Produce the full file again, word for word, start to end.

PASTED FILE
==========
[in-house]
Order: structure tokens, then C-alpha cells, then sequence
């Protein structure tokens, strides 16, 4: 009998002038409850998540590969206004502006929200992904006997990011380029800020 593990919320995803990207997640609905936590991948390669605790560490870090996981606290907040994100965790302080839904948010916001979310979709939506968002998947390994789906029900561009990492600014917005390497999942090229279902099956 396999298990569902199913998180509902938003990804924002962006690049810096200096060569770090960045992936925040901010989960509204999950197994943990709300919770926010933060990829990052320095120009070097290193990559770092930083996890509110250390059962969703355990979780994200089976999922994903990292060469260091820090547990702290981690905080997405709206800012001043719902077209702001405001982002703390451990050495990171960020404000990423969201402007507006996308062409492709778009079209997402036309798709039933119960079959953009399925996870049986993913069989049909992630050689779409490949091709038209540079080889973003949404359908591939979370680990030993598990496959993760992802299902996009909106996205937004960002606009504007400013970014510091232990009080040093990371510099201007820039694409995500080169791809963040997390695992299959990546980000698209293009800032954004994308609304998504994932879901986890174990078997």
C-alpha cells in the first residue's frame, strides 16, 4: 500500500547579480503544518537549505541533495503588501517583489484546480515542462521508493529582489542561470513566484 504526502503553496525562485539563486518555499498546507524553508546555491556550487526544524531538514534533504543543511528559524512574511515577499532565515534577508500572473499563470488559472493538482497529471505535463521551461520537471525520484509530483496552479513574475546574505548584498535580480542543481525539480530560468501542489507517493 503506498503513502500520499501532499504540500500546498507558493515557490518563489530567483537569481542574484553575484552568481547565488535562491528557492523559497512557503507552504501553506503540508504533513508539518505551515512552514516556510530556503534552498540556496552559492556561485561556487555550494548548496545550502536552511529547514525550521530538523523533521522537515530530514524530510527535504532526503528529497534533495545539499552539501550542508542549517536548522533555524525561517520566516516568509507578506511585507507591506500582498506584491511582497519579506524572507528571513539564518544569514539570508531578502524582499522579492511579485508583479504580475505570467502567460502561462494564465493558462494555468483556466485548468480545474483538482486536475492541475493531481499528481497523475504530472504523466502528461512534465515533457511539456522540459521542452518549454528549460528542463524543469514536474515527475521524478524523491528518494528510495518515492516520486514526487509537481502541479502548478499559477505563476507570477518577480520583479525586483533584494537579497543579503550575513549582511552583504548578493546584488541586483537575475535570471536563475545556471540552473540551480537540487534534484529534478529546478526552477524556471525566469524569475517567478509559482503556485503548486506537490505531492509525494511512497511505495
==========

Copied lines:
[in-house]
Order: structure tokens, then C-alpha cells, then sequence
């Protein structure tokens, strides 16, 4: 009998002038409850998540590969206004502006929200992904006997990011380029800020 593990919320995803990207997640609905936590991948390669605790560490870090996981606290907040994100965790302080839904948010916001979310979709939506968002998947390994789906029900561009990492600014917005390497999942090229279902099956 396999298990569902199913998180509902938003990804924002962006690049810096200096060569770090960045992936925040901010989960509204999950197994943990709300919770926010933060990829990052320095120009070097290193990559770092930083996890509110250390059962969703355990979780994200089976999922994903990292060469260091820090547990702290981690905080997405709206800012001043719902077209702001405001982002703390451990050495990171960020404000990423969201402007507006996308062409492709778009079209997402036309798709039933119960079959953009399925996870049986993913069989049909992630050689779409490949091709038209540079080889973003949404359908591939979370680990030993598990496959993760992802299902996009909106996205937004960002606009504007400013970014510091232990009080040093990371510099201007820039694409995500080169791809963040997390695992299959990546980000698209293009800032954004994308609304998504994932879901986890174990078997």
C-alpha cells in the first residue's frame, strides 16, 4: 500500500547579480503544518537549505541533495503588501517583489484546480515542462521508493529582489542561470513566484 504526502503553496525562485539563486518555499498546507524553508546555491556550487526544524531538514534533504543543511528559524512574511515577499532565515534577508500572473499563470488559472493538482497529471505535463521551461520537471525520484509530483496552479513574475546574505548584498535580480542543481525539480530560468501542489507517493 503506498503513502500520499501532499504540500500546498507558493515557490518563489530567483537569481542574484553575484552568481547565488535562491528557492523559497512557503507552504501553506503540508504533513508539518505551515512552514516556510530556503534552498540556496552559492556561485561556487555550494548548496545550502536552511529547514525550521530538523523533521522537515530530514524530510527535504532526503528529497534533495545539499552539501550542508542549517536548522533555524525561517520566516516568509507578506511585507507591506500582498506584491511582497519579506524572507528571513539564518544569514539570508531578502524582499522579492511579485508583479504580475505570467502567460502561462494564465493558462494555468483556466485548468480545474483538482486536475492541475493531481499528481497523475504530472504523466502528461512534465515533457511539456522540459521542452518549454528549460528542463524543469514536474515527475521524478524523491528518494528510495518515492516520486514526487509537481502541479502548478499559477505563476507570477518577480520583479525586483533584494537579497543579503550575513549582511552583504548578493546584488541586483537575475535570471536563475545556471540552473540551480537540487534534484529534478529546478526552477524556471525566469524569475517567478509559482503556485503548486506537490505531492509525494511512497511505495